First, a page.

Graduation Year


Document Type




Degree Name

Doctor of Philosophy (Ph.D.)

Degree Granting Department

Electrical Engineering

Major Professor

Zhuo Lu, Ph.D.

Committee Member

Nasir Ghani, Ph.D.

Committee Member

Ismail Uysal, Ph.D.

Committee Member

Attila A. Yavuz, Ph.D.

Committee Member

Jie Xu, Ph.D.


Federated Learning, Edge Computing, Client-Selection, Poisoning Data Attack, Key Establishment


Due to the high development of wireless networking and artificial intelligence, most of the data are generated from mobile devices, which distribute in different environments. As such, how to improve the performance of machine learning-based networking and its security should be carefully considered. To reduce the communication burden and protect private information from users, Federated Learning (FL) is a possible solution for learning-based wireless networking. Although FL achieves much success until now, it also remains some specific issues to be solved. In this dissertation, we propose two FL wireless networking frameworks and discuss two potential security issues.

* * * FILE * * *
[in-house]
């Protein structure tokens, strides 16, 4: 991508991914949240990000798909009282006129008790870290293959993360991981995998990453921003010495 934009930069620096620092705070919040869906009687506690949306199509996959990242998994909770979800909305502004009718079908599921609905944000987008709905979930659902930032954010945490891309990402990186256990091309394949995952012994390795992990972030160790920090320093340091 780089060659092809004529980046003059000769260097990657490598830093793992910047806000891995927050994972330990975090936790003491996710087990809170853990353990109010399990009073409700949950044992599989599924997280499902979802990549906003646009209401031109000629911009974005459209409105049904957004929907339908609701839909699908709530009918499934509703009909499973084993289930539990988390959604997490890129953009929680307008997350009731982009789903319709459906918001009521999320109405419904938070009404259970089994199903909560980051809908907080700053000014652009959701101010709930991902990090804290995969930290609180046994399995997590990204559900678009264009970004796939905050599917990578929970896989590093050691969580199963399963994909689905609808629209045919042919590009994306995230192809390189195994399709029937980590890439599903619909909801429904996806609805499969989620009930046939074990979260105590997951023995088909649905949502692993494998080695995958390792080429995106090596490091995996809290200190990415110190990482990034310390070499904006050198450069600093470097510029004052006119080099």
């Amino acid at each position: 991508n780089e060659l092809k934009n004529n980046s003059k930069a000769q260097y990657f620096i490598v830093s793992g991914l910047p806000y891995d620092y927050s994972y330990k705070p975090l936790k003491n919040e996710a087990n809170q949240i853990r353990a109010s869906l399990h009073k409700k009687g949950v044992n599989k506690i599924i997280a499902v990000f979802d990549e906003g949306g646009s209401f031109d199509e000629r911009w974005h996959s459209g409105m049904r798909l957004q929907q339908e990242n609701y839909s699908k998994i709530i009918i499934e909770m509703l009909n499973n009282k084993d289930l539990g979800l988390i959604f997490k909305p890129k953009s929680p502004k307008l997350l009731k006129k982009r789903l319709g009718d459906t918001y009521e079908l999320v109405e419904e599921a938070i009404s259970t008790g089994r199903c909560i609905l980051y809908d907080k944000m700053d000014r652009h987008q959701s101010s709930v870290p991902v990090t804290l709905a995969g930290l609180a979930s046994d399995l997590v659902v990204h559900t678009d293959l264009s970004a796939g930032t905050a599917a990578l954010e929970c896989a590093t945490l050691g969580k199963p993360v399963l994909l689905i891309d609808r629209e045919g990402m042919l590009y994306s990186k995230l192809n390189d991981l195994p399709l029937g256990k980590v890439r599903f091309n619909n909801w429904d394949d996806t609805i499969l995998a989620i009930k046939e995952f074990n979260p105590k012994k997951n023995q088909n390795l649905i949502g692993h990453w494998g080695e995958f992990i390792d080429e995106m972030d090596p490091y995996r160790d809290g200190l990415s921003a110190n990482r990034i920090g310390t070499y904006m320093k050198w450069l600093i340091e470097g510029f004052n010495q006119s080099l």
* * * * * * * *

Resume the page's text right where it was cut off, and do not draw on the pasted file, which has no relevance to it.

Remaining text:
In the FL wireless network, due to the single server architecture, the server processes the global computing after receiving all local model updates, which means the training period high depends on the slowest clients. Because we cannot avoid all clients obtaining qualified wireless channels, it is necessary to design new FL architectures to improve the training performance from a networking perspective. Therefore, we design a new multi-server FL architecture and propose an FL algorithm for this architecture called MS-FedAvg. Next, by leveraging contextual information, we propose an online selection policy called COCS, which is based on the contextual combinatorial multi-armed bandits.

For the network security design, we first investigate the targeted model poisoning attack. To cope with this security issue, we design a new defense strategy, called LoMar, in FL based on kernel function, which can distinguish the distribution difference between honest and malicious clients. The common assumption of wireless key generation considers that the wireless channel information is sufficiently random. By leveraging the not random property, we design an efficient attack, named MLTS. Based on MLTS, we propose a design guideline for how to use the wireless channel to generate the secret key.